Importing foreign pilots to DIAL’s big brother role, seaplanes and more, the third-time chief of the association gets candid about aviation with Arpita Kala of SP’s Aviation
BAOA President Rohit Kapur says it how he sees it
Colonel Nathan R. Jessup (Jessup): You want answers? Daniel Kaffee (Kaffee): I want the truth! Jessup: You can’t handle the truth!
Remember this heated Jack Nicholson-Tom Cruise exchange from the movie A Few Good Men (1992)? Well, if you need some cold-hard facts about general aviation in your face, meet Rohit Kapur, the President of Business Aircraft Operators Association (BAOA). Even finance minister Arun Jaitley couldn’t dodge Kapur’s truth-attack in the form of an open letter written in 2015 that began with “One more year for the hype of the Union Budget and one more year of disappointment for the Aviation Industry! So what’s new?”
Fast-forward three years and things are more or less the same. He says, “There is nothing to speak about the budget as long as we are concerned, honestly. They are not treating us (business aviation sector) in any way, not motherly, not stepmotherly, not fatherly...I mean there wasn’t even a mention about us in the budget. So, it doesn’t matter. It’s disappointing, but then this budget is focused on a different segment of the society, so we aren’t surprised.”
SP’s Aviation (SP’s): Has your open letter to Arun Jaitley in 2015 brought any changes?
Kapur: That open letter to Mr Jaitley was something that came to my mind one fine day. I was thinking ‘How do I approach him... can I go meet him? He’ll probably not give me an appointment’ and then I wrote the open letter, I am given to understand that he did read it.
We understand that government policies don’t change overnight, it takes time. So, our job is to raise awareness for the government and tell them what our peeve points are. Ministry of Finance (MoF) has their internal compulsions. So, even if they hear and understand us, it’s not every time that they can act on it. After all, we are considered the body that represents the issues of the ultra-high net-worth people, who use and own planes. There is a mindset that these are the people who can be taxed and you can take more money from them.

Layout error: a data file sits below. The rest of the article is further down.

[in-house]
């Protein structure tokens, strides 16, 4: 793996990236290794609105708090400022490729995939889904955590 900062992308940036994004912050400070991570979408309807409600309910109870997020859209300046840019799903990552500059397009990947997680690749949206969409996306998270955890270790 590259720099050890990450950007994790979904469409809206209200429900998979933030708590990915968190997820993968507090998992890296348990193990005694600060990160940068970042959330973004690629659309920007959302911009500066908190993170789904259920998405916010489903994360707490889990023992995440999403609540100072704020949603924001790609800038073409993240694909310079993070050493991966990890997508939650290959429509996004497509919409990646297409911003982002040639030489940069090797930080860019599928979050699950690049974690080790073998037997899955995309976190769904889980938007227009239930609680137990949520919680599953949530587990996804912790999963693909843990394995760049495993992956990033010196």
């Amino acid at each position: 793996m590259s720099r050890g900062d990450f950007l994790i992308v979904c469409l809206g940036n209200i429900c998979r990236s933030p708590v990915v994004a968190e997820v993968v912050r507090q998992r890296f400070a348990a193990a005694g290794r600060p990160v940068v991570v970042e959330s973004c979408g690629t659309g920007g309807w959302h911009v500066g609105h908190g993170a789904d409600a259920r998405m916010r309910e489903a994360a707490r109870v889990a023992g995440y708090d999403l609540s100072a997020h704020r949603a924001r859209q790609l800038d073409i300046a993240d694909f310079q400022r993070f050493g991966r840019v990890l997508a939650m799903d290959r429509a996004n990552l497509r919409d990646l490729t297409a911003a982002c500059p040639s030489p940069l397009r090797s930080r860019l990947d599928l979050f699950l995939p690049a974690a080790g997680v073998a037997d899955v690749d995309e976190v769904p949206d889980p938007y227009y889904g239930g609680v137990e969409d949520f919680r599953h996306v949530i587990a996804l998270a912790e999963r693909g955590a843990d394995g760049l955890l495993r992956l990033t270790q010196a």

Our own requirements also change over time. Today ATF (aviation turbine fuel) is not a big pain-point, I think now we would like the ministry to address the infrastructure. All airports are full to capacity, they have overshot what they were designed for and the collateral damage of this has been general aviation. The airlines get first priority in terms of parking slots, landing etc and we get relegated in the background because we’re not considered a public service.
SP’s: What about the infrastructure plans for the RCS schemes?
Kapur: RCS is a great initiative, don’t get me wrong, but it’s meant for a particular segment and the government is catering to them. Business or corporate aviation is not about the hawai chappal people with all due respect, because they are not the people who travel in our aircraft. Our jets are used by business leaders, politicians and even for religious tourism, air ambulance, so it’s not really the need of a common man. RCS will do well but whether it will trickle down to grow our industry vis-à-vis infrastructure remains a big question mark. I am not so optimistic because it is not set up for the kind of audience we cater to.
SP’s: So, the posh tag associated with BA is not a stigma?
Kapur: It is an absolute stigma and we are trying for years to get the perception of the government right.
SP’s: But you did say that BA caters to a luxurious clientele...
Kapur: Luxurious clientele is a word that can be used loosely. We would like to say that business aviation is a tool for economic development, used by business leaders of the country. These people travel to the interiors of the country to their factories, plants that are not easily connected by commercial air or train or road. Forget the domestically, a lot of Indian companies have gone global and they have to travel to these places where they have projects going which aren’t easily accessible. So, BA is actually an enhancer to give flexibility to our business leaders in terms of their time management and you know, time is money. And, if they manage their time better, they will add to the productivity of the country. This is how we want the government to look at BA.
SP’s: Tell us about the issues that BAOA has been successful in resolving since its inception?